Transportation Secretary Buttegeig joins Arkansas officials for LR Port’s 50th anniversary

by George Jared ([email protected]) 822 views 

In 1943, research began on a massive infrastructure project in the heart of the mid-south. The McClellan-Kerr Navigation System, completed in the early 1970’s, has become an economic engine that spurred the growth of the port system along the Arkansas River and other waterways in the region that tie into it.

A panel convened Monday (June 7) in Little Rock to discuss the 50-year anniversary of the project. Speakers included Gov. Asa Hutchinson and U.S. Secretary of Transportation Pete Buttigieg.

The 445-mile navigation channel begins at the confluence of the White and Mississippi Rivers and proceeds one-half mile upstream on the White River to the Montgomery Point Lock and Dam, according to the U.S. Army Corps of Engineers. From there, the channel proceeds nine miles upstream on the White River to the man-made Arkansas Post Canal, and then nine miles through the canal to the Arkansas River. The McClellan-Kerr Arkansas River Navigation System crosses the state of Arkansas into Oklahoma traversing the state until it reaches the confluence of the Arkansas and Verdigris River where the navigation channel follows the Verdigris River terminating fifty-one miles upstream at the Port of Catoosa, near Tulsa, Oklahoma, the Corp reports.

Hutchinson noted that the research for the project, which helps move products and people along the waterways in the region, started in 1943, but it wasn’t funded until 1956 and it took another 15 years to complete the work on the system.

Democrats and Republicans in Washington D.C. have been wrangling for weeks about the scope and size of a proposed infrastructure deal.

Buttigieg said people in the country need to realize that infrastructure projects like the system propel local and regional economies. He noted that President Joe Biden wants to spend $17 billion to improve inland waterway systems as a part of his infrastructure plan.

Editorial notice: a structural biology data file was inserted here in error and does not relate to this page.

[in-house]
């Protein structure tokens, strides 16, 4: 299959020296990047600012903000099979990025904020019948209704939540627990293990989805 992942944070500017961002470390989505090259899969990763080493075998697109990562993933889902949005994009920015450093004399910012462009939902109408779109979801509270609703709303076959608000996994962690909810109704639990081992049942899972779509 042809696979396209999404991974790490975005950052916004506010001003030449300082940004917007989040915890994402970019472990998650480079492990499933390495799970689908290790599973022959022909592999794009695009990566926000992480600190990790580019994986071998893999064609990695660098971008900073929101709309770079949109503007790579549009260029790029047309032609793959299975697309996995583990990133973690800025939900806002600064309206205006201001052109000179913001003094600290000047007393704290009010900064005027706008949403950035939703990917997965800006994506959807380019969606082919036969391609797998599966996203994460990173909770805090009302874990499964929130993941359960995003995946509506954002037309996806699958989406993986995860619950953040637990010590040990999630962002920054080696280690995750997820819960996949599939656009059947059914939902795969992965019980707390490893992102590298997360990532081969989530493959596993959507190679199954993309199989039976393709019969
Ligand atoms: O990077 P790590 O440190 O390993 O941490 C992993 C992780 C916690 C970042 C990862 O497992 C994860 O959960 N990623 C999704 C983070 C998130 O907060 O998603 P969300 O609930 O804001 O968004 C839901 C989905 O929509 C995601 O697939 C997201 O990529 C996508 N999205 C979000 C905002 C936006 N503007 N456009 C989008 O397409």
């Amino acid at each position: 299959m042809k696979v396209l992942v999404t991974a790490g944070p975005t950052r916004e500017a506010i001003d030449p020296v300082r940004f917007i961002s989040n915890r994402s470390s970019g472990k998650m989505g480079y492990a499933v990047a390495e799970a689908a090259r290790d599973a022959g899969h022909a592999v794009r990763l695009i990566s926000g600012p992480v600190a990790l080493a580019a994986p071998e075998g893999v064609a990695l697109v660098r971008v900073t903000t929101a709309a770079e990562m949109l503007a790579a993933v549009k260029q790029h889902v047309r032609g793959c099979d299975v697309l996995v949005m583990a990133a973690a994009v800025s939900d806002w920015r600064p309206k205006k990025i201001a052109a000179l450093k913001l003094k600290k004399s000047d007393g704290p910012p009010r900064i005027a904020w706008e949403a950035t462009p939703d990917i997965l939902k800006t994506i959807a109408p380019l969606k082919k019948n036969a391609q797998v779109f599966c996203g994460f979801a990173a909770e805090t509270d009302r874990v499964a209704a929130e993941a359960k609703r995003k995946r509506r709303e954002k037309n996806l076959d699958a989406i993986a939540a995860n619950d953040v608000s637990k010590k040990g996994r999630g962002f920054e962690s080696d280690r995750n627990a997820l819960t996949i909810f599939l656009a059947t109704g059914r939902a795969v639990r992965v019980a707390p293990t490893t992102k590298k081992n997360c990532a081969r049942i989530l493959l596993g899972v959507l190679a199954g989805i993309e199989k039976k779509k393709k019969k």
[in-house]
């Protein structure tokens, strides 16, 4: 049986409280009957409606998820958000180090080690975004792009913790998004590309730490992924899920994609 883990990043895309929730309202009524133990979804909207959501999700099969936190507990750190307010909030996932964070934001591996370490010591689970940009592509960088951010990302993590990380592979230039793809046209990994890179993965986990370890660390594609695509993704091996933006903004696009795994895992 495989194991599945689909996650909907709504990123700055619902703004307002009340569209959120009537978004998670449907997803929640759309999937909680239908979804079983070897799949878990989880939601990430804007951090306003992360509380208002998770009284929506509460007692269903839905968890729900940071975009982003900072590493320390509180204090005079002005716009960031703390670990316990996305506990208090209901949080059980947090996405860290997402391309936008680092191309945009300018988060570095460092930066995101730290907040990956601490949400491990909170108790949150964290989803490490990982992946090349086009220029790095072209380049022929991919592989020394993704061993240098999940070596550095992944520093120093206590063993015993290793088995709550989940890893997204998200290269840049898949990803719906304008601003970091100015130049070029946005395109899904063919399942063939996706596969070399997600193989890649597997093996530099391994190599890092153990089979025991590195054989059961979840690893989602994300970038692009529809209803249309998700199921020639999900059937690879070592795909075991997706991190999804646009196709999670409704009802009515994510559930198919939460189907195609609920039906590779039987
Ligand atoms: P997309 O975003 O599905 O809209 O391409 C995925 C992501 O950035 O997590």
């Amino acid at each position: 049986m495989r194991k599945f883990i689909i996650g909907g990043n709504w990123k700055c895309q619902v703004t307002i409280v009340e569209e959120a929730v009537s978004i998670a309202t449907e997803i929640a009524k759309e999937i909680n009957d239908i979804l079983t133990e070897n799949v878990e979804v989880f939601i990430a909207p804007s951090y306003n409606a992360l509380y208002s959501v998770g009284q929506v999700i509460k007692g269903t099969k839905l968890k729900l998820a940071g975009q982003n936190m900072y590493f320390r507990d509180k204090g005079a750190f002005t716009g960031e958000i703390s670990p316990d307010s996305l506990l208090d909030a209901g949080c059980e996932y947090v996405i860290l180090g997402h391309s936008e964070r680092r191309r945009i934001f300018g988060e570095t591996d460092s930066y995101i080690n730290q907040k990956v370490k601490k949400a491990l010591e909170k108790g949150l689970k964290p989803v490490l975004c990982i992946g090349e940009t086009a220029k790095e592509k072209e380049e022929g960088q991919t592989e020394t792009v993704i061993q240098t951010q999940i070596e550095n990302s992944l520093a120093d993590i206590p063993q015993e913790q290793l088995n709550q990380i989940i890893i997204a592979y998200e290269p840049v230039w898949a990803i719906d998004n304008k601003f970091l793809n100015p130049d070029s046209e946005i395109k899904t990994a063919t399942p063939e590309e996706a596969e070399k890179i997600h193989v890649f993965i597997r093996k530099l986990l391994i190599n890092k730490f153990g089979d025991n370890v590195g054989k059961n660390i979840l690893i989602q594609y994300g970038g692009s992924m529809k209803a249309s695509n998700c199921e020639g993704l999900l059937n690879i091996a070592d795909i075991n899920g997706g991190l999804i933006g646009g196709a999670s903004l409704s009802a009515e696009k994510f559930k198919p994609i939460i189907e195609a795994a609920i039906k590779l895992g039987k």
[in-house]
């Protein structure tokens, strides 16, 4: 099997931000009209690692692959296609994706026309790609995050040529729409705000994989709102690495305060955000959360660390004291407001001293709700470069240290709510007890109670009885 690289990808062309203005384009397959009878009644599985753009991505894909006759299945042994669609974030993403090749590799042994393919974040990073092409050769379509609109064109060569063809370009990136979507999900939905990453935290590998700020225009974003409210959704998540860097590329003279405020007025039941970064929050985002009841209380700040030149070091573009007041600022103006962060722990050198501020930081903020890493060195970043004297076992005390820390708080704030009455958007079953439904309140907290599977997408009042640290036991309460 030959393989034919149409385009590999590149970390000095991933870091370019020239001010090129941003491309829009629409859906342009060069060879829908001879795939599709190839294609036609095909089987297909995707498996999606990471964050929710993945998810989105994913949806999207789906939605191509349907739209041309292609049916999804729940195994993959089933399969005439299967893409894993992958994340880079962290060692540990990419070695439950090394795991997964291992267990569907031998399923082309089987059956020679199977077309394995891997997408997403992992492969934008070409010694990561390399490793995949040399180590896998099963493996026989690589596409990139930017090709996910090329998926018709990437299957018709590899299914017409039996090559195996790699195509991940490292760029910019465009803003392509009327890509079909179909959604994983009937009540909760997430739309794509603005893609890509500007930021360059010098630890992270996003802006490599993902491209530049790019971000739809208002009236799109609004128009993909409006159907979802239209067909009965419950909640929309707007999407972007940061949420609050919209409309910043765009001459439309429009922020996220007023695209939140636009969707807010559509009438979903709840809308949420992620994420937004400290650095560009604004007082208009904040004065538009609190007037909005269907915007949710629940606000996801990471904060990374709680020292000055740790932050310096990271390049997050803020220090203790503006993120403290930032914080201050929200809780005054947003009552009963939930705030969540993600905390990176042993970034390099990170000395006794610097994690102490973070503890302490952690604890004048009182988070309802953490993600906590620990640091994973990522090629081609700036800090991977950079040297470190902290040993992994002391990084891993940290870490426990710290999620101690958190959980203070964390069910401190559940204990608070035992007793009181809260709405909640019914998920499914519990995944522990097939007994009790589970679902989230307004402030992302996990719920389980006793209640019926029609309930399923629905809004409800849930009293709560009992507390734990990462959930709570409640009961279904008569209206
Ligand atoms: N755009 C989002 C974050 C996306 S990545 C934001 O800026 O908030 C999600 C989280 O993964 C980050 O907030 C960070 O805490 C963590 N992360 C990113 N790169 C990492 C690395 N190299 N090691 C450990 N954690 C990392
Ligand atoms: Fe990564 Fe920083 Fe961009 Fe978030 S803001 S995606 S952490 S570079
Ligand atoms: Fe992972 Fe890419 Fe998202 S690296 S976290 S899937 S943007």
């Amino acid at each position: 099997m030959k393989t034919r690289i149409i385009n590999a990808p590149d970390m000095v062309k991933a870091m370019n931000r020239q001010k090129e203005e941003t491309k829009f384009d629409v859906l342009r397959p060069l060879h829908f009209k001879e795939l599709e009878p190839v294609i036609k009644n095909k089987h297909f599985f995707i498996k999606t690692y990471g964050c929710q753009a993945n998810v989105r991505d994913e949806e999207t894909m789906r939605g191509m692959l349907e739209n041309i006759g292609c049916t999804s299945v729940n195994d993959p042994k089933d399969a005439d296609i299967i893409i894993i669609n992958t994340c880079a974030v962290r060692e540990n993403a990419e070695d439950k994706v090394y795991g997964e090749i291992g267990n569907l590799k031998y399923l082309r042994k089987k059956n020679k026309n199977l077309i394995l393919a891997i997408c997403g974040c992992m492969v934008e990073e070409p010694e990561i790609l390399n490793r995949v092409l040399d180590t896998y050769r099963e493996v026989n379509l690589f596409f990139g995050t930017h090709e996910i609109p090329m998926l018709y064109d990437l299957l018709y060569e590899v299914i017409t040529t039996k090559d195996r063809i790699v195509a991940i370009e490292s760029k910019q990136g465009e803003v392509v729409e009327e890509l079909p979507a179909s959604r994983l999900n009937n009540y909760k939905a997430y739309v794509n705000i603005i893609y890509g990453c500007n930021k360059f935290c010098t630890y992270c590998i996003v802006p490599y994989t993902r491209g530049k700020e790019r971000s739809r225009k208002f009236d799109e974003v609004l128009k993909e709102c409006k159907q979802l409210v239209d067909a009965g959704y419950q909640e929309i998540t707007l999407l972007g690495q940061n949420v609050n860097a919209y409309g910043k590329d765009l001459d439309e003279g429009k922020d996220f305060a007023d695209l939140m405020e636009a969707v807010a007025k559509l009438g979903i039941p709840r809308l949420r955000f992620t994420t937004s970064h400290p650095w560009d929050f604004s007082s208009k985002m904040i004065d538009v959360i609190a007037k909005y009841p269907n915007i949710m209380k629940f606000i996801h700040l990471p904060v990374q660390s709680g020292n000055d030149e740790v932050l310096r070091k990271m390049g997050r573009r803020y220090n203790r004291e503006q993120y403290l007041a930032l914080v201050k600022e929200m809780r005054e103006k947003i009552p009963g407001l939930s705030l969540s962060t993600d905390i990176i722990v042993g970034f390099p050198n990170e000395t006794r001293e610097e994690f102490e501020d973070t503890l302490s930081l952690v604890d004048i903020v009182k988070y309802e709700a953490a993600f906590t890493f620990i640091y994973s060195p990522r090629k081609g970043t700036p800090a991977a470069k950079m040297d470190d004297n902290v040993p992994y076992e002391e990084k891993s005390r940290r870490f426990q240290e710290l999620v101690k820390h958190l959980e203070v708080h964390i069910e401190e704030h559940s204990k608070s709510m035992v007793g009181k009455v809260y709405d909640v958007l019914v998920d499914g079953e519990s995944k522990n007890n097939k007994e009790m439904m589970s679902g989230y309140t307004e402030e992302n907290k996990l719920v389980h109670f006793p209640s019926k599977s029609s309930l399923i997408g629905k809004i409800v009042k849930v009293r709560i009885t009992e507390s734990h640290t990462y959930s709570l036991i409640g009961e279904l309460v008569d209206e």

“We have to have a broad imagination about where the opportunities (for economic development) lie,” he said. “We have to decide if we only want to benefit from what previous generations have done.”

He later added that he hopes future generations will be able to look back at the work done in the early 2020s as a model of how to develop a vibrant economy.

Hutchinson said the project was started while Franklin Roosevelt was president and it was dedicated by President Richard Nixon. He said it shows that bi-partisanship is critical to moving our country’s infrastructure needs forward.

The system took decades to complete, and it could only be done by both parties cooperating with a shared vision.

“It shows how long major infrastructure projects take to complete in our country,” he said.

Despite the success of the system, challenges remain, Hutchinson said. More than 20 years ago the system’s channel depth was studied and it needs to be deepened from nine feet to 12 feet. It’s been so long since that study was done that a new one is now underway.

The levee system along the waterways has vulnerabilities that need to be fixed and that will require money and time, he said. Flood control impacts water traffic along with the farmlands that border these waterways, he added.

Little Rock Mayor Frank Scott Jr. echoed the sentiments of the governor and the transportation secretary. Years ago, projects like this were seen as a way to improve a region’s economy and not a waste of taxpayer dollars.

“50 years ago, it was seen as an economic connector,” he said.

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